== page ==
Savinder Bual (Animation, 2022)Fade, 2020, wood, ceramic, stainless steel, sanded mirror film, spring, string, 35mm film & lenses.

Savinder Bual

Fellow in 2022 for Animation

The fellowship allowed me time and space to ponder ideas and experiment with materials in the knowledge that I had been cushioned by this award financially. I used to work on one idea to the next in more of a linear way. Right now I am working on 5 ideas simultaneously. The award has given me a boost in confidence, which will have a long-lasting impact on my practice. I am already noticing that my projects are becoming more ambitious because of it.

Read Savinder Bual's testimonial

Savinder Bual is fascinated by the mechanics and illusory qualities of cinema and early animation – ‘We live in a time where physical things are disappearing. This has drawn me to juxtapose tangible everyday materials with the relative immateriality of video.’ Holding an MA in Photography from the RCA, when making her work, Savinder imagines herself to be a cinema pioneer from the 18th and 19th centuries. This period of engineering advancements and mechanical inventions was inextricably linked to new ways of seeing as a form of colonial control, from navigating the seas to the 24 hour clock replacing the sun as a marker of time. Savinder explores the interplay between the moving and the still, creating work that sits between the pre-cinematic and the digital.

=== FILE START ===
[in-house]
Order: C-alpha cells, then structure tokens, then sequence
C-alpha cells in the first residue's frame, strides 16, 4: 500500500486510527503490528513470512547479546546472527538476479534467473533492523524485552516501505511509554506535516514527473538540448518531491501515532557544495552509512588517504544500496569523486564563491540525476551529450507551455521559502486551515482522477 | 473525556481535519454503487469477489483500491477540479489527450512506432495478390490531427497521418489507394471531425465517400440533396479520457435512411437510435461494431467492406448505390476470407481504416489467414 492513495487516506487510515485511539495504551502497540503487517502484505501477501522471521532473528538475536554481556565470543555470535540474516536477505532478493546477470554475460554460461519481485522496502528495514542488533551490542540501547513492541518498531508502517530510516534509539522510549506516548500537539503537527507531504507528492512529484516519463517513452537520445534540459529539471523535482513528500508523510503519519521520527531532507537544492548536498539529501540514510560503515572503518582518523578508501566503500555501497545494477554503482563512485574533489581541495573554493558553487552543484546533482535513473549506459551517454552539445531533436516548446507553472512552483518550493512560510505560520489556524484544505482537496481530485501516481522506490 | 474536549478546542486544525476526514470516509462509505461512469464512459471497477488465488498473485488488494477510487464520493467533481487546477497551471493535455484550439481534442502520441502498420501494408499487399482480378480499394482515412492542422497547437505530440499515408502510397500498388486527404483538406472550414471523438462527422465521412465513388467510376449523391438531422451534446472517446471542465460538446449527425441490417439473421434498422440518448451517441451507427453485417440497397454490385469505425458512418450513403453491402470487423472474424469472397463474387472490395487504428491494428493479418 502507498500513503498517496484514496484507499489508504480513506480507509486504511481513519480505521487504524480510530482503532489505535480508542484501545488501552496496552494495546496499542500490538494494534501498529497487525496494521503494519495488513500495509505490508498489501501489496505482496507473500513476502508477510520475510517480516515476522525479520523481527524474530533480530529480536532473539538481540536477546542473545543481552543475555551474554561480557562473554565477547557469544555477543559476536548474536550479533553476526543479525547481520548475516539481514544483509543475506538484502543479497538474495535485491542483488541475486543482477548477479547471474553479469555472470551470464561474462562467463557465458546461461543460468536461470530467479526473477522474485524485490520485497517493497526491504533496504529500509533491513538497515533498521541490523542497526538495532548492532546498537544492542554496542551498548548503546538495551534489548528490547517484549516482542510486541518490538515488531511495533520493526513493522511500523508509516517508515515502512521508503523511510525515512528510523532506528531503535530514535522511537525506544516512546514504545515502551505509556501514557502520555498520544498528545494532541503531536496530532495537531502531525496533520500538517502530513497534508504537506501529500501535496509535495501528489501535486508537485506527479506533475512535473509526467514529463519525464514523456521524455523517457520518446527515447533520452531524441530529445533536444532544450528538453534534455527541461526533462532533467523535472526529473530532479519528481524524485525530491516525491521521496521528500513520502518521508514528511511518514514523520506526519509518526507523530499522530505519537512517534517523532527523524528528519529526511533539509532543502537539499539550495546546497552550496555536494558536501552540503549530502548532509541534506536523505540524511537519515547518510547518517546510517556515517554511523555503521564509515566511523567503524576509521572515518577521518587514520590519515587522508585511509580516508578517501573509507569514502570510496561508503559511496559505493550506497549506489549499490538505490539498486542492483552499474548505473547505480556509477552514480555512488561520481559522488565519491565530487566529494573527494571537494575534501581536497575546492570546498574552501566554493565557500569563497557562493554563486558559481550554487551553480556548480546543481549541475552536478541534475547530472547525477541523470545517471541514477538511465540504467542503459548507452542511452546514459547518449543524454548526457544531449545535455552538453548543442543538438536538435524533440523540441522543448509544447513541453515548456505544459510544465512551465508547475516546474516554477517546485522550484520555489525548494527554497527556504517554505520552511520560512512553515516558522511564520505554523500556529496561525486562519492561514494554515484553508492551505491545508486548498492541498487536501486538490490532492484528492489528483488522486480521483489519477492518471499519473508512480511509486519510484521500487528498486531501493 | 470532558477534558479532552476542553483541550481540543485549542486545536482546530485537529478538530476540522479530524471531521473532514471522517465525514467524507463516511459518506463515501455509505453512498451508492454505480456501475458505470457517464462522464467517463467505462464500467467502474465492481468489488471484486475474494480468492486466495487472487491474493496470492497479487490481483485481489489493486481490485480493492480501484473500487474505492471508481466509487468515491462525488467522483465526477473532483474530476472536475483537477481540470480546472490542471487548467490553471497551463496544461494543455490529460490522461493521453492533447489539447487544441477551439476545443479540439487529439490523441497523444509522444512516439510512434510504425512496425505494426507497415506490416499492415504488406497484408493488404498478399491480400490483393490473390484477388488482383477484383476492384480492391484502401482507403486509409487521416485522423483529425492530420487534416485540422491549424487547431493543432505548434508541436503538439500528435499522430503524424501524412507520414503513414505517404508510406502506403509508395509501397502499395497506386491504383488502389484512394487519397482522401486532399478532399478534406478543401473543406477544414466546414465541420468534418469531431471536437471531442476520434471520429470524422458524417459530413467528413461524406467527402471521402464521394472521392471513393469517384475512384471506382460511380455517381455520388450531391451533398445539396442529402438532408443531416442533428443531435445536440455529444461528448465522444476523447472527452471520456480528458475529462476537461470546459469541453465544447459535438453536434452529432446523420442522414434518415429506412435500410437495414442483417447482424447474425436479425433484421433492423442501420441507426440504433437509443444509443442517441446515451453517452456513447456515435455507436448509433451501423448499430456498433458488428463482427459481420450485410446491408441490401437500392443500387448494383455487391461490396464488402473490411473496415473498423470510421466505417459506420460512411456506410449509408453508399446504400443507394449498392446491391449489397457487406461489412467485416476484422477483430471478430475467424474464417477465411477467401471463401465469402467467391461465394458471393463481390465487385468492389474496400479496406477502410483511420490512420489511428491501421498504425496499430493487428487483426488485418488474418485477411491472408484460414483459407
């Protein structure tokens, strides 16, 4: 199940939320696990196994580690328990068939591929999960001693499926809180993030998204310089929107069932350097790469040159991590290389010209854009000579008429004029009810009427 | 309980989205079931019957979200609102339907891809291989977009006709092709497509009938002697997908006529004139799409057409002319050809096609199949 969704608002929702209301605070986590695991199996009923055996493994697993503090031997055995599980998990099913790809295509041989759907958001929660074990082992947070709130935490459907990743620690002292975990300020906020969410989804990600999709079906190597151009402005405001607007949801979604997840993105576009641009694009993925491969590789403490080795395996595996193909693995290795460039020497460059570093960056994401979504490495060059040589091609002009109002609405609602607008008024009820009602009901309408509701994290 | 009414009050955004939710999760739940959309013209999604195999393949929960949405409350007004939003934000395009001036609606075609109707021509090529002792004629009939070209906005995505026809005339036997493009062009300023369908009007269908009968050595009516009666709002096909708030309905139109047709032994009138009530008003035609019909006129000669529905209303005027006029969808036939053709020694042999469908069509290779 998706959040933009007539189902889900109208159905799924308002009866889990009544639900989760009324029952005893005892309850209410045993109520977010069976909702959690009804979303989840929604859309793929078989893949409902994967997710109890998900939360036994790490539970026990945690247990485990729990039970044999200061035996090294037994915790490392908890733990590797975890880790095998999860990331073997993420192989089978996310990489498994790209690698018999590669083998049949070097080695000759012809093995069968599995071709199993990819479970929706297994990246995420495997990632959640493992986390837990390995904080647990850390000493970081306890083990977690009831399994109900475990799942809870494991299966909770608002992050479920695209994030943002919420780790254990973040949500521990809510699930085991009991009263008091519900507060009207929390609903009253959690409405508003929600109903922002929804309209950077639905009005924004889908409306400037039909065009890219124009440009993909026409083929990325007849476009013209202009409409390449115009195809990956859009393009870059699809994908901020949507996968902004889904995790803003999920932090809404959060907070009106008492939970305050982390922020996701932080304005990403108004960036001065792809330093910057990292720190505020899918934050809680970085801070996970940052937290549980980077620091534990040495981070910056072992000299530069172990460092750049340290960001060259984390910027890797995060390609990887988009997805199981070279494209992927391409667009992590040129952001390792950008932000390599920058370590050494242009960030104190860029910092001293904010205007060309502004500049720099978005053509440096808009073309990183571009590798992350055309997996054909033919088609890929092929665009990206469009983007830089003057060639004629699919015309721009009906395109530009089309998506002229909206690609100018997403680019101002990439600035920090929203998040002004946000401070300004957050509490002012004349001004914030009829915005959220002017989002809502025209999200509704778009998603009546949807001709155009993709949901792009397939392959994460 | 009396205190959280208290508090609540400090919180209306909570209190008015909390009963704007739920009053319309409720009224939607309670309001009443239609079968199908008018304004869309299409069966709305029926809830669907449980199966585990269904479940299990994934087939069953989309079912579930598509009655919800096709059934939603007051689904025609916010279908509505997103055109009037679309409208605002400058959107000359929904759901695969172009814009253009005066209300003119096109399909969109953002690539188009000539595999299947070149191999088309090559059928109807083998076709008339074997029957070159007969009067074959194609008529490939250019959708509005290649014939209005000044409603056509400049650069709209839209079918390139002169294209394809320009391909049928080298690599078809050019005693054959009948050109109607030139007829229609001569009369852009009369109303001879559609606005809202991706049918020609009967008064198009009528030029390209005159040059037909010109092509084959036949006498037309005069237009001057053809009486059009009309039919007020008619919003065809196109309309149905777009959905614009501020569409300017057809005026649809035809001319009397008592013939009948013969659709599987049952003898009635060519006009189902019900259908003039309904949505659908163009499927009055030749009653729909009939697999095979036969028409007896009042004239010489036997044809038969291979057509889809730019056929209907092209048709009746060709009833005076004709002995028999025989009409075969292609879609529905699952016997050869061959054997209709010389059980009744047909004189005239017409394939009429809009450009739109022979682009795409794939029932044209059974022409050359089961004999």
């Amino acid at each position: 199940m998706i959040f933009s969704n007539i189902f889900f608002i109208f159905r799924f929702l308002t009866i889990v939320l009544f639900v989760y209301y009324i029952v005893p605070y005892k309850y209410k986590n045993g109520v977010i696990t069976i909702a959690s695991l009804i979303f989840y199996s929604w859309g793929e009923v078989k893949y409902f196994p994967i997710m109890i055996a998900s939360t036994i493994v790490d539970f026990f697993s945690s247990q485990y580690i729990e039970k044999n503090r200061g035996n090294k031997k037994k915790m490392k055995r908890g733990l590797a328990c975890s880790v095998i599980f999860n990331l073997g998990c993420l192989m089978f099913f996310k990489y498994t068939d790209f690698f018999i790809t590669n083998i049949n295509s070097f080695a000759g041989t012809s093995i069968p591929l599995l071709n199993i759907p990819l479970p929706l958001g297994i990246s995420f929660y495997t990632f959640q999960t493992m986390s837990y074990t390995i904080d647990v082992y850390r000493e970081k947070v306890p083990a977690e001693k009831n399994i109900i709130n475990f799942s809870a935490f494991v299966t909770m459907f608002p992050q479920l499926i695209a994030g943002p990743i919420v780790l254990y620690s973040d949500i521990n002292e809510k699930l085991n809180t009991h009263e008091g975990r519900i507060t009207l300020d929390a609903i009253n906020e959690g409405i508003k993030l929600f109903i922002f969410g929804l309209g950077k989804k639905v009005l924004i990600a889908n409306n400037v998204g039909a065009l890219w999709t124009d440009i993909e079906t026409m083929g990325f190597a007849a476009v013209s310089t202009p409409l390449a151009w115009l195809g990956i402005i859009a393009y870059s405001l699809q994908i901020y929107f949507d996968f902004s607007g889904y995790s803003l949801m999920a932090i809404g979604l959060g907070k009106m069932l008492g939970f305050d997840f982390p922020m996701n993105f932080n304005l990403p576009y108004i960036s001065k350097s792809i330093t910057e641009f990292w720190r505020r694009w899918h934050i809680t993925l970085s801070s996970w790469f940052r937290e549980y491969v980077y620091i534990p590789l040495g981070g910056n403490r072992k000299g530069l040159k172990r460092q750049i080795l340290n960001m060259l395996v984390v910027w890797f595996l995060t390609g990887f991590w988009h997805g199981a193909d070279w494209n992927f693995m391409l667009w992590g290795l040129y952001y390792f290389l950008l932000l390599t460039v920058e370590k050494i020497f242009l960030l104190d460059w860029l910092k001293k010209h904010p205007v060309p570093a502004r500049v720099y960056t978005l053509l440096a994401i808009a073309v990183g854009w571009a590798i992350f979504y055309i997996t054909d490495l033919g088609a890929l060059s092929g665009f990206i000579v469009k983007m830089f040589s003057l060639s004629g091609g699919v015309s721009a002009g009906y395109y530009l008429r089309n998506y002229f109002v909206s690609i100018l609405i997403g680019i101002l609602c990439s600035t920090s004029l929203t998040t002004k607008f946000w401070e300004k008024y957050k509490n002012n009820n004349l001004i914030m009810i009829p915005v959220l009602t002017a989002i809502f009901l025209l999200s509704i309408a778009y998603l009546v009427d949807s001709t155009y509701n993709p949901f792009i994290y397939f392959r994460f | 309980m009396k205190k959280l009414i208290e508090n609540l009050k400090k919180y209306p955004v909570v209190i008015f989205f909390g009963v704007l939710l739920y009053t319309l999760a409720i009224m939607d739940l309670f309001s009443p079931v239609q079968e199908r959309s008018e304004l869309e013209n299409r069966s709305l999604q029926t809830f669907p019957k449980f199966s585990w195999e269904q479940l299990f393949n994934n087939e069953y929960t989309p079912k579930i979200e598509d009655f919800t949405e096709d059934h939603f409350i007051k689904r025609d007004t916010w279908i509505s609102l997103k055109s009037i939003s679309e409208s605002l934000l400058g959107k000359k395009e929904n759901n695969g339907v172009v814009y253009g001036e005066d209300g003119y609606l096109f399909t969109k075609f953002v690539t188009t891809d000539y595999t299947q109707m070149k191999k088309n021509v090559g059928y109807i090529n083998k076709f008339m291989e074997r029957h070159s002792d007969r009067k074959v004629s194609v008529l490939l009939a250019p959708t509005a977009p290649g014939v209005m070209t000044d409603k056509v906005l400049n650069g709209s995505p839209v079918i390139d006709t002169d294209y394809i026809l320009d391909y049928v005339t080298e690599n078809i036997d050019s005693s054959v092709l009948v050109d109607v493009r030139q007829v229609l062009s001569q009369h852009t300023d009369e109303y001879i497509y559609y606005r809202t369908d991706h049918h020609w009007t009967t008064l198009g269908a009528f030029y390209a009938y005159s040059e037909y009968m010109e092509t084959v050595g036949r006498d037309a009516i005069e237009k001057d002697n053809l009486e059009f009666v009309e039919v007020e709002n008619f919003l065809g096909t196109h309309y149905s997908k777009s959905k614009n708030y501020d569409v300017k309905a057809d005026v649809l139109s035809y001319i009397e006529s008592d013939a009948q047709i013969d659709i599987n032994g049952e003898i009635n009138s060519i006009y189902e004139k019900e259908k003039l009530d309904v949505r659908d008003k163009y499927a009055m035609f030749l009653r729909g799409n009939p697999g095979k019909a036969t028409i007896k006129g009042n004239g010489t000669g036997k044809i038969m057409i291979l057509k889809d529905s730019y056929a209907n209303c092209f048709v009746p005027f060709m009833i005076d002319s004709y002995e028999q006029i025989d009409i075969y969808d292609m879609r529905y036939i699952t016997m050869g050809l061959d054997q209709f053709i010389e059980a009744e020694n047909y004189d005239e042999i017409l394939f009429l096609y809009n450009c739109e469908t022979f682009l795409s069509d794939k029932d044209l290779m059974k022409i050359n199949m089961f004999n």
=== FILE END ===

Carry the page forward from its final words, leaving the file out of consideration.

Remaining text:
Fade (2020) takes the first self-recording tidal gauge as its starting point – an observation device erected on the Isle of Sheppey in 1830. A water-powered slide projector projects an image of a seascape, which slowly appears to flood. In Javasu (2019) a sea monster weaves and bends through wooden rollers, drawing upon various points in history in which the pineapple and moving panoramas triggered the public’s imagination to wonder what it was like to journey to faraway lands. Punch (2019) and Walk Cycle (2018) see Disney-esque illustrations of fists and shoes animated through automatons, while Pinjekan (2015) animates illustrated wings with air-powered devices made with wood, cotton, steel and Japanese Shoji